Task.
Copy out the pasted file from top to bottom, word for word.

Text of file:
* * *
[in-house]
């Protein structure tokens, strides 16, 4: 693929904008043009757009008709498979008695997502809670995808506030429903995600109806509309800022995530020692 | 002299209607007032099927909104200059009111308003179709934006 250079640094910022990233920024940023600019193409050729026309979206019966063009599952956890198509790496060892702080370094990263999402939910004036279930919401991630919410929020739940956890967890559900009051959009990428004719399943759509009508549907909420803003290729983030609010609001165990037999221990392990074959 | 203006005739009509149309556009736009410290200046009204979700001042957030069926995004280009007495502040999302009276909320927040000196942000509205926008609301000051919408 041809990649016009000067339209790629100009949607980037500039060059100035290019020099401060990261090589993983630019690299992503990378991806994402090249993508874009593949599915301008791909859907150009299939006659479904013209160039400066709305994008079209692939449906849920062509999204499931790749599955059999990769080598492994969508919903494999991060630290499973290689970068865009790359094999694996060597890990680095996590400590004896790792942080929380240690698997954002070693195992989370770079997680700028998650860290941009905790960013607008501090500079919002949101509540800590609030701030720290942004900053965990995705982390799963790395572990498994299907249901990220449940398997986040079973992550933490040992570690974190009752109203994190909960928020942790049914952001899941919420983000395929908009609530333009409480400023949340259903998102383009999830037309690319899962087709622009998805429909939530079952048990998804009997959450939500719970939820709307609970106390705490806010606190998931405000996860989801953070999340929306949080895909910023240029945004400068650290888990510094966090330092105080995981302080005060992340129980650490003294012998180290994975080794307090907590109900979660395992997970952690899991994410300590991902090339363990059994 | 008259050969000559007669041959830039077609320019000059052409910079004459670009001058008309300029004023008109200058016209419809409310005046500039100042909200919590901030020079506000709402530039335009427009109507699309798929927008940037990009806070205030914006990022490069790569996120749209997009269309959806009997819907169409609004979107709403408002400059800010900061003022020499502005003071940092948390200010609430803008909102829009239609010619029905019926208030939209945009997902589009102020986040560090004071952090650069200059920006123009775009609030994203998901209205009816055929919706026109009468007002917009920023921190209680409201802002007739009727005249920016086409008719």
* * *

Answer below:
[in-house]
């Protein structure tokens, strides 16, 4: 693929904008043009757009008709498979008695997502809670995808506030429903995600109806509309800022995530020692 | 002299209607007032099927909104200059009111308003179709934006 250079640094910022990233920024940023600019193409050729026309979206019966063009599952956890198509790496060892702080370094990263999402939910004036279930919401991630919410929020739940956890967890559900009051959009990428004719399943759509009508549907909420803003290729983030609010609001165990037999221990392990074959 | 203006005739009509149309556009736009410290200046009204979700001042957030069926995004280009007495502040999302009276909320927040000196942000509205926008609301000051919408 041809990649016009000067339209790629100009949607980037500039060059100035290019020099401060990261090589993983630019690299992503990378991806994402090249993508874009593949599915301008791909859907150009299939006659479904013209160039400066709305994008079209692939449906849920062509999204499931790749599955059999990769080598492994969508919903494999991060630290499973290689970068865009790359094999694996060597890990680095996590400590004896790792942080929380240690698997954002070693195992989370770079997680700028998650860290941009905790960013607008501090500079919002949101509540800590609030701030720290942004900053965990995705982390799963790395572990498994299907249901990220449940398997986040079973992550933490040992570690974190009752109203994190909960928020942790049914952001899941919420983000395929908009609530333009409480400023949340259903998102383009999830037309690319899962087709622009998805429909939530079952048990998804009997959450939500719970939820709307609970106390705490806010606190998931405000996860989801953070999340929306949080895909910023240029945004400068650290888990510094966090330092105080995981302080005060992340129980650490003294012998180290994975080794307090907590109900979660395992997970952690899991994410300590991902090339363990059994 | 008259050969000559007669041959830039077609320019000059052409910079004459670009001058008309300029004023008109200058016209419809409310005046500039100042909200919590901030020079506000709402530039335009427009109507699309798929927008940037990009806070205030914006990022490069790569996120749209997009269309959806009997819907169409609004979107709403408002400059800010900061003022020499502005003071940092948390200010609430803008909102829009239609010619029905019926208030939209945009997902589009102020986040560090004071952090650069200059920006123009775009609030994203998901209205009816055929919706026109009468007002917009920023921190209680409201802002007739009727005249920016086409008719």